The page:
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OILS and VINEGARS

In Japanese cuisine, it's all about balance! The Japanese use a wide variety of oils, each of which brings a different flavor, texture and aroma to dishes. Vinegars are very appreciated for their acidity and freshness which counterbalance fried foods and rich dishes. Discover our selection of oils and vinegars to accompany you on a daily basis.

FAQ
WHAT ARE THE DIFFERENT OILS USED IN JAPANESE CUISINE?

Here are some of the most common Japanese oils:

Sesame oil: very popular in Japan, it is appreciated for its distinct aromas and lightly roasted hazelnut flavor. It is used in marinades, vinaigrettes, stir-fries and noodle dishes.

Rice bran oil: extracted from rice bran, it is very rich in antioxidants, fiber and vitamin E. It is ideal for frying, as it has a low odor and adds an unrivaled crispness and lightness. It's also perfect for vinaigrettes or mayonnaise, as a change from your usual oil.

Soybean oil: often used for cooking, stir-frying and frying, thanks to its light flavor.

Toasted sesame oil: made from toasted sesame seeds, its flavor is more pronounced and richer than conventional sesame oil. It adds a touch of sesame flavor to dishes such as noodles, rice and stir-fries.

WHAT ARE THE DIFFERENT TYPES OF VINEGAR USED IN JAPANESE CUISINE?

Japan offers a variety of unique vinegars that are used to add acidity, flavor and balance to rich dishes. Here are some of the most commonly used Japanese vinegars:

Rice vinegar: komesu in Japanese, this is a staple ingredient of Japanese cuisine. Made from fermented rice, it has a mild, delicate flavor. It is used in the preparation of sushi rice, marinades, vinaigrettes and sauces to add a slight acidity and counteract the greasiness of certain dishes.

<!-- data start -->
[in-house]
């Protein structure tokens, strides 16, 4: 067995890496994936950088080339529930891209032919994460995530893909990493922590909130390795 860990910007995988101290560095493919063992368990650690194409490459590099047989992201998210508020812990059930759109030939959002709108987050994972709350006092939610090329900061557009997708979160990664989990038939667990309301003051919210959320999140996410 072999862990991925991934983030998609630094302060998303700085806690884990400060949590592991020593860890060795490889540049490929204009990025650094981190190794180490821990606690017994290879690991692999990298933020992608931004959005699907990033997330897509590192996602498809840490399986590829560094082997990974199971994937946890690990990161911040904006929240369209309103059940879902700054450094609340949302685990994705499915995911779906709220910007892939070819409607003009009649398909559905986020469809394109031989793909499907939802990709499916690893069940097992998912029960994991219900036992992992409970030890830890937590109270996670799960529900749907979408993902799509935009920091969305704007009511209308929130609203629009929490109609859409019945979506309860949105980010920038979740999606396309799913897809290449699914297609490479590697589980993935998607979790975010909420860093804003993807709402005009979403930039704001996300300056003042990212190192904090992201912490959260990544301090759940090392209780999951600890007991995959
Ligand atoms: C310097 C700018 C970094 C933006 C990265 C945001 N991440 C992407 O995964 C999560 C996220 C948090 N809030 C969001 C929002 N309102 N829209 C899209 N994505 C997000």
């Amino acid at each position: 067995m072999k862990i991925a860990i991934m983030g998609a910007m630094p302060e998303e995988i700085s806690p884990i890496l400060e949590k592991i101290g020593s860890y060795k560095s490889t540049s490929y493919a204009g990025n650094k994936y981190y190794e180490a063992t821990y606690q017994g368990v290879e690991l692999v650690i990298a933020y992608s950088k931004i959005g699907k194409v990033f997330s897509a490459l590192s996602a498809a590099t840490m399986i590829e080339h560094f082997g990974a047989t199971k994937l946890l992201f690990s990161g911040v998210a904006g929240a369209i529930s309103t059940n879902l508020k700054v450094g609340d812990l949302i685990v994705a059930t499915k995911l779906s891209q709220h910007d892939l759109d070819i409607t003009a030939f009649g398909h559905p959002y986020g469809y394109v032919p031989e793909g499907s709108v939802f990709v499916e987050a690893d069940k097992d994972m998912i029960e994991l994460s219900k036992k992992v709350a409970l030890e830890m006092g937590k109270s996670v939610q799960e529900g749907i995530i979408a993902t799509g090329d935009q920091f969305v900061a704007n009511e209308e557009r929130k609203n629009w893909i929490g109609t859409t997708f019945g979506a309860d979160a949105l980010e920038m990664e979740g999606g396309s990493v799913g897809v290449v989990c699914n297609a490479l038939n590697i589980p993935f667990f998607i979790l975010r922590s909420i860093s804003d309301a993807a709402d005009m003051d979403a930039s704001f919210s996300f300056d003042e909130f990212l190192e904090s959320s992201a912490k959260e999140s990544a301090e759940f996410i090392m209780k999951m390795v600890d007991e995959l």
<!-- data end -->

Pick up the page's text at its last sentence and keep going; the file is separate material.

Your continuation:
Black rice vinegar: called kurozu, it is made from fermented brown rice. It has a richer, more pronounced flavor than ordinary rice vinegar. It's perfect for deglazing meat, spicing up broth, legume salads and sweet-and-sour sauces.

Plum vinegar:umeboshi su is made from plums marinated in rice vinegar. Its sweet-and-sour and salty flavors are appreciated in salad dressings, pickled vegetables and rice dishes.

Sake vinegar: or sakezu, is a type of Japanese vinegar made from sake, the traditional rice alcohol. Its flavor is sweet and subtly acidic. It is often used in Japanese cuisine to bring balanced acidity and subtle flavor to dishes. It is also used to marinate and tenderize meat, fish and vegetables. In vinaigrettes, it goes well with other ingredients such as sesame oil, soy sauce, ginger or honey.

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